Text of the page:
In a paper published this week in the Proceedings of the National Academy of Sciences, the researchers report that warming from short-lived compounds—greenhouse gases such as methane, chlorofluorocarbons, or hydrofluorocarbons, that linger in the atmosphere for just a year to a few decades—can cause sea levels to rise for hundreds of years after the pollutants have been cleared from the atmosphere.
The group—named 314 Action after the first three digits of the number pi—has a mission to encourage politically engaged scientists to run for office at all levels of government, to connect them with traditional sources of campaign funding, and to get as many scientists elected during the 2018 campaign cycle as possible. The hope is that with more politician scientists speaking sense on issues such as climate change, they will serve as a counterbalance to the anti-science policies that have arisen mainly on the right.
“Running for Congress in 2014 as a chemist and a breast cancer researcher, I felt like I was locked out of a lot of the traditional networks of Democratic donors,” Shaughnessy Naughton, the board president of 314 Action, told me. “It’s a hindrance for people coming from nontraditional political backgrounds.”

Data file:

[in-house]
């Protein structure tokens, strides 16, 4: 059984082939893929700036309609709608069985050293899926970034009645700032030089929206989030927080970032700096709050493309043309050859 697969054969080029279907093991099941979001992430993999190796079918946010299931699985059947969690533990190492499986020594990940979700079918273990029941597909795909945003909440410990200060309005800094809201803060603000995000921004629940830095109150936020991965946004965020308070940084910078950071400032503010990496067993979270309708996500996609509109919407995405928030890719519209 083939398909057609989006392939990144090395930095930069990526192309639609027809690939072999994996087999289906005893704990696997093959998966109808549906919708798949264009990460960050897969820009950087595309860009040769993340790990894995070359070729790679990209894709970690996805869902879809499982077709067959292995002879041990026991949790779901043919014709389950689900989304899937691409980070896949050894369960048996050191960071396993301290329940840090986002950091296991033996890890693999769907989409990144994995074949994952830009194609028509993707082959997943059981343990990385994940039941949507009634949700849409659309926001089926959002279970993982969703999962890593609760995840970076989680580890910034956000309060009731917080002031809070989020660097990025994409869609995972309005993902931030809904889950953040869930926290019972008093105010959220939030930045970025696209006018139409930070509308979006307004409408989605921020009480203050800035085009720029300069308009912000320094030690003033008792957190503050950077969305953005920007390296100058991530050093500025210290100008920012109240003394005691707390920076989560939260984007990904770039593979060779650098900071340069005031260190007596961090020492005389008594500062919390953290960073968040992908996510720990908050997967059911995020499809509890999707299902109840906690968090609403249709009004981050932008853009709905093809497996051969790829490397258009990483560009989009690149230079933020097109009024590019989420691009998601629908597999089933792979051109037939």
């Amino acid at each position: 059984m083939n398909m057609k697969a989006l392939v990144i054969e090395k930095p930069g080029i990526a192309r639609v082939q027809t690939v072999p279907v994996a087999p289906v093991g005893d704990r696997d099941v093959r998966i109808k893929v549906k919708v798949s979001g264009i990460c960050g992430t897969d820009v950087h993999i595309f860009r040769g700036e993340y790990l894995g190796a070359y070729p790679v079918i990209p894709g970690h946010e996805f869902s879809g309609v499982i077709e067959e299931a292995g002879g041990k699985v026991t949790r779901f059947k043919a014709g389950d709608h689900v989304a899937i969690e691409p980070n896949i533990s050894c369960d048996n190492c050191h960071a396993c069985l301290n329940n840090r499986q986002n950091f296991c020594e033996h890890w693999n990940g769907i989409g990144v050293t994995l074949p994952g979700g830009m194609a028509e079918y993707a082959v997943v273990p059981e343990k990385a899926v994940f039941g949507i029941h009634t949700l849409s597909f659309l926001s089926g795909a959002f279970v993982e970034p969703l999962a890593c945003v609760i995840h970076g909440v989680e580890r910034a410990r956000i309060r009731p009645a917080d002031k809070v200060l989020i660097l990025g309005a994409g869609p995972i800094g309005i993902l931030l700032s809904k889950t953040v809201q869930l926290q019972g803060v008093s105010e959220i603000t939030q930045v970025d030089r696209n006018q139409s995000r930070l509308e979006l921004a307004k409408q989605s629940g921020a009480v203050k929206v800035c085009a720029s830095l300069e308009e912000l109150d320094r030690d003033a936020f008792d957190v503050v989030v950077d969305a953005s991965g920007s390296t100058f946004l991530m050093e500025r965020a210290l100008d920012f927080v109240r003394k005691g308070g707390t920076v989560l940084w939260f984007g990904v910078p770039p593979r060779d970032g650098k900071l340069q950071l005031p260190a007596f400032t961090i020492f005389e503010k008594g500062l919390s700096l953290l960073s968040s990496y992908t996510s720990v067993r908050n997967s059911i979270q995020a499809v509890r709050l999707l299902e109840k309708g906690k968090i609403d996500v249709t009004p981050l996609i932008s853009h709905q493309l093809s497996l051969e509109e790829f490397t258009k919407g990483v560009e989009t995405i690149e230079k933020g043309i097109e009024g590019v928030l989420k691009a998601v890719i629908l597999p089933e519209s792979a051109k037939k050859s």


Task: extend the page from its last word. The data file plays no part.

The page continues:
All in all, it’s hard to imagine a single hire that could do more damage to the planet (though the rest of Trump’s cabinet will doubtless give him a run for his money). Making this man secretary of state rewards climate denial, further warps our foreign policy towards oil and does it at the precise moment when every bit of data screams that we should be going in the opposite direction.
The only consolation is that it removes all the window-dressing. Big Oil will run our foreign policy, right out in the open.
• On today’s Kagro in the Morning show, Greg Dworkin & Armando comment on today’s “number one” story, the cabinet confirmation hearings, and Trump’s dependence on laundering Russian mob money. Plus, it turns out you’re not officially in Congress until you take the oath. Who knew? You did!